While you can’t stop your body from aging, you can try to age gracefully by understanding what triggers the aging process.
Aging, is well, a fact of life. As you grow older, looking older is simply a reality. Although you may not be able to stop your skin and bones from aging, you can understand what triggers the aging process, to perhaps slow it down, or at least, keep it from speeding up. “When you are young, you have plenty of skin cells growing and regenerating all the time,” says New York dermatologist Ariel Ostad, MD. “The problem is that skin cells can only divide a certain number of times.” That means that as you age, the regenerative process decelerates. The result: Collagen and elastin, compounds that keep skin looking firm, start to break down; that’s when you start to notice wrinkles, sagging, discoloration, and a change in skin texture.
The process is similar with your bones. Even though they’re solid, bones are dynamic, living tissue, made mostly from collagen and calcium phosphate, a mineral that hardens bone exterior. But as you age, existing bone breaks down faster than new bone is made, increasing risk of osteoporosis, a condition that reduces bone density and raises chances of fractures.
Although there’s no perfect formula to fend off aging, consider these tips to help you age gracefully:
Consider what you eat and drinkFried foods, white bread, alcohol, and white sugar are not your friends in aging. On the skin front, they create inflammation and attack collagen, leading to breakouts and premature aging. Choose foods that support collagen production, such as dark leafy greens, red fruits and vegetables, and foods rich in vitamin C, such as citrus and berries.
The same goes for your bones. Foods common in poor diets promote an acidic body environment, says Ann Gibson, CHHC, founder, AdventureWellness.com. To achieve and maintain a healthy, neutral blood pH, your body will scavenge important minerals like calcium, phosphorus, zinc, and silica from more alkaline tissues, such as bone, weakening bones in the process. Gibson recommends limiting acidic foods like sugar, grains, dairy, caffeine, and alcohol, and increasing pH-balancing vegetables like zucchini and cucumber.
Of course, as we all know, water is your friend—always. Try minimizing your coffee and alcohol intake, while choosing to up your water intake. In addition to helping every process in your body, water is the building block of youthful skin. Be sure to get the equivalent of at least 8 cups daily. You can cover about one-third of your daily water intake from water-rich foods, such as green leafy vegetables. Also supplement with and apply topical products containing hyaluronic acid— an ingredient that holds up to 1,000 times its weight in water.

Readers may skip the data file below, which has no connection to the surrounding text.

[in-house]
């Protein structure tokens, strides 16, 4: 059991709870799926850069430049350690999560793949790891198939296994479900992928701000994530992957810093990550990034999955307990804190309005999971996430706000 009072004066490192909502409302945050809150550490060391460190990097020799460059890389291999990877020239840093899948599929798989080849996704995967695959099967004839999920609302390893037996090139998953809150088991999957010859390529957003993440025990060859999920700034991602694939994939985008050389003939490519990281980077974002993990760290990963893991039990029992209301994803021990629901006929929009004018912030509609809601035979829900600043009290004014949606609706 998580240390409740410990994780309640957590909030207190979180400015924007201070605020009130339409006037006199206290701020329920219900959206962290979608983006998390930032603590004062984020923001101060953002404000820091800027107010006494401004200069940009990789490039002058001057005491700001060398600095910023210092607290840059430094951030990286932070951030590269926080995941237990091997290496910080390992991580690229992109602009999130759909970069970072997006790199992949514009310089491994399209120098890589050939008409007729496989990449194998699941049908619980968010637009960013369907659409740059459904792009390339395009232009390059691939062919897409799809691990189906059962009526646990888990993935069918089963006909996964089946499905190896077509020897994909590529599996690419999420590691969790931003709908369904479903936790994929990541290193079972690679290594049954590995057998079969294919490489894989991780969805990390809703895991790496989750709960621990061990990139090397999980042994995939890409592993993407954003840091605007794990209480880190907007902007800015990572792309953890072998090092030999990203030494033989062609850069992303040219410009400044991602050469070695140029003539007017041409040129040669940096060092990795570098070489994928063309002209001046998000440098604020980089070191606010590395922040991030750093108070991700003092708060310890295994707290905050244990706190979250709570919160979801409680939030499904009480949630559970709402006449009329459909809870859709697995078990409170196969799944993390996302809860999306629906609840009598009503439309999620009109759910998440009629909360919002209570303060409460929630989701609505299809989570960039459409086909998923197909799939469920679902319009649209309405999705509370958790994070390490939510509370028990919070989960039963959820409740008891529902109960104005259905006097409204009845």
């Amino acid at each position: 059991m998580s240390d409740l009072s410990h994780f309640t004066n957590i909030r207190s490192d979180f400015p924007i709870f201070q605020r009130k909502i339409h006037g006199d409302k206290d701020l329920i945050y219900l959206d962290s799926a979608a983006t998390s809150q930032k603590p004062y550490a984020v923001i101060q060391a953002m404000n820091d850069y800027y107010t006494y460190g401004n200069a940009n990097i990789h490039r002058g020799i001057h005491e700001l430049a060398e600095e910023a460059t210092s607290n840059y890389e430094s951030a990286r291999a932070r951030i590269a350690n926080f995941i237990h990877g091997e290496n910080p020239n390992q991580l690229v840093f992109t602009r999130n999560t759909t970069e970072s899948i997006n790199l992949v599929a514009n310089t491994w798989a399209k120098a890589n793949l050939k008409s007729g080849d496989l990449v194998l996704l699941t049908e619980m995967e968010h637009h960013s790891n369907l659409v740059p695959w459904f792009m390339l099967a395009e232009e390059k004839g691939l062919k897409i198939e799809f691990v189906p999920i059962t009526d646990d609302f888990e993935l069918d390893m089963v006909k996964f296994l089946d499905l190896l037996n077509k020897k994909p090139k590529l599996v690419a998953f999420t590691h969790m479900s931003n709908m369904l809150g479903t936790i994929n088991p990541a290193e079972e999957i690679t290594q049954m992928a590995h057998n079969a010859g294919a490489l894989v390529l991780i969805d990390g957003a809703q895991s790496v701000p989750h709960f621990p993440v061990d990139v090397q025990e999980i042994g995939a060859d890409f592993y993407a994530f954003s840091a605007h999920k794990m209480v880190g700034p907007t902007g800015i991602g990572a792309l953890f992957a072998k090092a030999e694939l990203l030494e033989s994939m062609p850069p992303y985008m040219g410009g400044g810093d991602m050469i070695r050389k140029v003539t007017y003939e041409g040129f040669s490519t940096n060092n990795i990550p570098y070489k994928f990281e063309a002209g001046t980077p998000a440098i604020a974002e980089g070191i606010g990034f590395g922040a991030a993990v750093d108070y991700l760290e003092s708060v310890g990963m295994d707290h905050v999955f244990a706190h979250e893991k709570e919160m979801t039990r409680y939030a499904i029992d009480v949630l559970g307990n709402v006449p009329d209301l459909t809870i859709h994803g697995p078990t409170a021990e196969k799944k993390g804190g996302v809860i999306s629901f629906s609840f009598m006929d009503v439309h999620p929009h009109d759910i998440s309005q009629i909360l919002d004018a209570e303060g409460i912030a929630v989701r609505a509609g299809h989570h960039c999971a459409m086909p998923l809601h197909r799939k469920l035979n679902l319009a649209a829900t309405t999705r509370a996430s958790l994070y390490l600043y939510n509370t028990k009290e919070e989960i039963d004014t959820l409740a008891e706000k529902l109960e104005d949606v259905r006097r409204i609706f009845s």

Take protective supplementsYou may not get enough of some important nutrients from diet alone; plus your body produces less of key nutrients as you age. Focus on antioxidants such as vitamins A, C, and E and resveratrol, which fight skin-harming free radicals. Fatty acids in fish oil and algae capsules keep skin supple and moisturized.
Collagen, skin’s most prominent protein, depletes with age, making supplementation key. Likewise, collagen forms bones’ scaffolding, enabling them to withstand stress, says Gibson. If you’re protein deficient, bones can become brittle, leading to breakage no matter how much calcium they contain.
In fact, too often people think calcium is the key to bone health, when in fact many people actually have too much calcium in their bodies, says Justin Pollack, ND, co-owner Mountain-River Naturopathic Clinic, in Frisco, Colorado. This can contribute to kidney stones, joint pain, and possibly heart disease. Vitamin K2 regulates excess calcium deposits and supports bone integrity. Try 100 mcg of vitamin K2 per day.
De-stress and sleep wellThere’s no denying that sleep benefits your body and eight hours a night really is ideal. During sleep, your body repairs and replenishes bone cell supply and gives your skin cells time to regenerate. Boost your sleep quality by reducing stress. Stress is linked to chronic immune dysfunction, increased production of reactive oxygen species, and DNA damage—all of which contribute to skin aging.
Activities that slow your heart rate promote sleep, says Pollack, so read or meditate before bedtime, or practice yoga several times per week.
BY: JESSICA RUBINO AND CREE CORNEJO
Article from September/October 2015 Living Healthy Everyday Magazine. Download your copy here.